Apgar Test


The Apgar test, named after Virginia Apgar, is a test given to babies at one minute and five minutes after birth. Dr. Apgar developed the Apgar test in 1952 after working in the obstetrical field as an anesthesiologist. Her system was developed to help doctors evaluate how baby was transitioning to life outside the womb. The scoring system is based on five observations: baby’s appearance (color), pulse, reflex response, muscle tone, and respiration. The Apgar score is a simple scoring system that any health professional can perform. Your baby’s Apgar score does not tell you anything about her overall health. It was designed to be an easy assessment to help doctors determine if baby needed resuscitation and prevent birth injuries from lack of oxygen or other complications.


Apgar Scoring System






Color of baby’s body and extremities
Body is pale or blue
Body is normal color but hands and feet are blue
Body including hands and feet are nice and pink

Baby’s heart rate
No pulse
Less than 100 beats per minute
100 beats per minute or higher

Baby’s reflex response to suctioning with a bulb syringe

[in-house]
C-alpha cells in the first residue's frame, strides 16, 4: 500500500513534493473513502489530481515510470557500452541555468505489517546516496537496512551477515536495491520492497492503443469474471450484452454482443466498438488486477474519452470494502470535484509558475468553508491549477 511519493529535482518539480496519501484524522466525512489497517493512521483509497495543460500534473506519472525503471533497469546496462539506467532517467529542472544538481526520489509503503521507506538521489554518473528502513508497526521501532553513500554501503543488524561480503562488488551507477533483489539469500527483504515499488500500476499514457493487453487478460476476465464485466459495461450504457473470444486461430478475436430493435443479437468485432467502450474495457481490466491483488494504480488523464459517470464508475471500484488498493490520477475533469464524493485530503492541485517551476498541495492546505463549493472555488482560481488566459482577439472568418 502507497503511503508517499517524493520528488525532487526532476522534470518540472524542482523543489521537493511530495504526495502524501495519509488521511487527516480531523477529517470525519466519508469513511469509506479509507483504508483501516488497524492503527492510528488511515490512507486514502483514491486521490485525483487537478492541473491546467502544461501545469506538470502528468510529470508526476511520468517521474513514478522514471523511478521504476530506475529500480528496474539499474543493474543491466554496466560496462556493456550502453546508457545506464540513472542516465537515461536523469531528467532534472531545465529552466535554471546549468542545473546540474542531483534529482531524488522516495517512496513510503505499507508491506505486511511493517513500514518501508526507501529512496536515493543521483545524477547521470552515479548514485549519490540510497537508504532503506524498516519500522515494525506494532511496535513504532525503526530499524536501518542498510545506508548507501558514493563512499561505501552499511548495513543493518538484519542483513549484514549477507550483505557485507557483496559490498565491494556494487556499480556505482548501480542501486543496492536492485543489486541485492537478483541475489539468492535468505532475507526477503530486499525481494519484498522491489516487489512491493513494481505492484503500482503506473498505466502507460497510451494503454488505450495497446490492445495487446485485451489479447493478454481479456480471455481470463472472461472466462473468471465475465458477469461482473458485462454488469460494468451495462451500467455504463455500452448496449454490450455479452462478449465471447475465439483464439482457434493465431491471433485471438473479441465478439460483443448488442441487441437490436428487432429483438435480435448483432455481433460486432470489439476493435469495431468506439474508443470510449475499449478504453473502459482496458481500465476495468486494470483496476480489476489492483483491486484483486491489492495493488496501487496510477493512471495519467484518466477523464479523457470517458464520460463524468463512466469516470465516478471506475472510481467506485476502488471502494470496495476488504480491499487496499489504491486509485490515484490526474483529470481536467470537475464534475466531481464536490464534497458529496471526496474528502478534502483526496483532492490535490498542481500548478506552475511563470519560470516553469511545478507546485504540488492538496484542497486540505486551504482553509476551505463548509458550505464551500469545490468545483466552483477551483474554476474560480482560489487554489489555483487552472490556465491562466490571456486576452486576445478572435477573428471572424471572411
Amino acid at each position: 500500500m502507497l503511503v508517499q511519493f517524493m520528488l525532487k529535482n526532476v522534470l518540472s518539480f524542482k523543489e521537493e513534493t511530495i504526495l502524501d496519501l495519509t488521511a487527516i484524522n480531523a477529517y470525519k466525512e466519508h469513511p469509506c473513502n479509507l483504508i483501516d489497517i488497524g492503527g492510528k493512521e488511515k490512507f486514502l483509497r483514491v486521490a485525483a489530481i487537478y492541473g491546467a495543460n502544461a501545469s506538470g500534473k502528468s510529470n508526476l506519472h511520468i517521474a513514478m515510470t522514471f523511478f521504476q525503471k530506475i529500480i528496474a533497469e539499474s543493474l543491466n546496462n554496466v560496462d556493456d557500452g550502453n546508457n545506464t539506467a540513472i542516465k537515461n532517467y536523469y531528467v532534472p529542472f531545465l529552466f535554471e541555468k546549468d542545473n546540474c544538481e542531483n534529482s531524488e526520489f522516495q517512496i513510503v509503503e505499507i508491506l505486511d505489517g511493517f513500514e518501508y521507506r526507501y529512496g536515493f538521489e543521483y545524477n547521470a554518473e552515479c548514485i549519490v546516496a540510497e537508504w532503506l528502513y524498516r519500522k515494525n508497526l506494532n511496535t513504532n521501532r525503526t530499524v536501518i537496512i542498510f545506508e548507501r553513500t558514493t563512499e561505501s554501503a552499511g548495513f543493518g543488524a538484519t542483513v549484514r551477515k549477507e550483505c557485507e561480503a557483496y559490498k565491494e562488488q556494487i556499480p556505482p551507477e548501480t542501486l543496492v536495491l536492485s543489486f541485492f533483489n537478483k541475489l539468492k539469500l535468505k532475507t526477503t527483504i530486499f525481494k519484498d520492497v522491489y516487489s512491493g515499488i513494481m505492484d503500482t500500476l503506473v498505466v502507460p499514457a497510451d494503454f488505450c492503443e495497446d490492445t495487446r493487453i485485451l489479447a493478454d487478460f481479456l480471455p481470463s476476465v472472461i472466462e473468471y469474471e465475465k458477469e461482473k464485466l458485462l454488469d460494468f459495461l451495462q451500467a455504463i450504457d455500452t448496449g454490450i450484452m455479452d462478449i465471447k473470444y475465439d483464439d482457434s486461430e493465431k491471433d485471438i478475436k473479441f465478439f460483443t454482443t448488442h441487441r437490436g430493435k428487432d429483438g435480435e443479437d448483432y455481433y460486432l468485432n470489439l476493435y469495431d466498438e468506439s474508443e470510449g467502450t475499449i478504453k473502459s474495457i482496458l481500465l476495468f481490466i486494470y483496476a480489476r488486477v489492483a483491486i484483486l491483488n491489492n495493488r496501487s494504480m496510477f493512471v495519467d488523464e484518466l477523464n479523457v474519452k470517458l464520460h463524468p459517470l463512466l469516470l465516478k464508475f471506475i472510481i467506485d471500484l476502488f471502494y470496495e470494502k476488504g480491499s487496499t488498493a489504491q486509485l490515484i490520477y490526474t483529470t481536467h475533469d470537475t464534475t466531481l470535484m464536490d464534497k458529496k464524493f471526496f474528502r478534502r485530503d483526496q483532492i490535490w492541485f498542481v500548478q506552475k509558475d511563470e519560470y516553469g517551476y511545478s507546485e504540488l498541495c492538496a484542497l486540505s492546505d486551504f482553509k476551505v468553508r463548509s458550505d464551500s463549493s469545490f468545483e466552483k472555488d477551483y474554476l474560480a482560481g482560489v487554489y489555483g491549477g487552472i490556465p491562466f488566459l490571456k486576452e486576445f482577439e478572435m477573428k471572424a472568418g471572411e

No response
Active cry

Baby’s muscle tone
Limp or no movement
Some movement of arms and legs
Actively moving arms and legs

Baby’s breathing
Not breathing
Slow or irregular
Breathing well/ strong cry

What does the Apgar score mean?

One minute Apgar score

The one minute Apgar score lets your doctor know if your baby requires immediate attention. A score of 7-10 generally means baby is in good shape and does not require any special medical help. If baby’s score is between 4-6 she may need some help breathing. Staff may rub baby vigorously with a towel to help stimulate her breathing. She may need her nose suctioned or she may need some oxygen to help her breath. If your baby’s Apgar score is less than four she may require immediate life saving measures to resuscitate her.

Five minute Apgar score

Babies are reevaluated at five minutes. Sometimes babies don’t score well right away but after a little suctioning, oxygen, or stimulation, they score better. If baby’s score is still below a 7, she may require special care. If baby’s Apgar is very low she may be sent to the neonatal intensive care unit for more intensive monitoring and medical attention.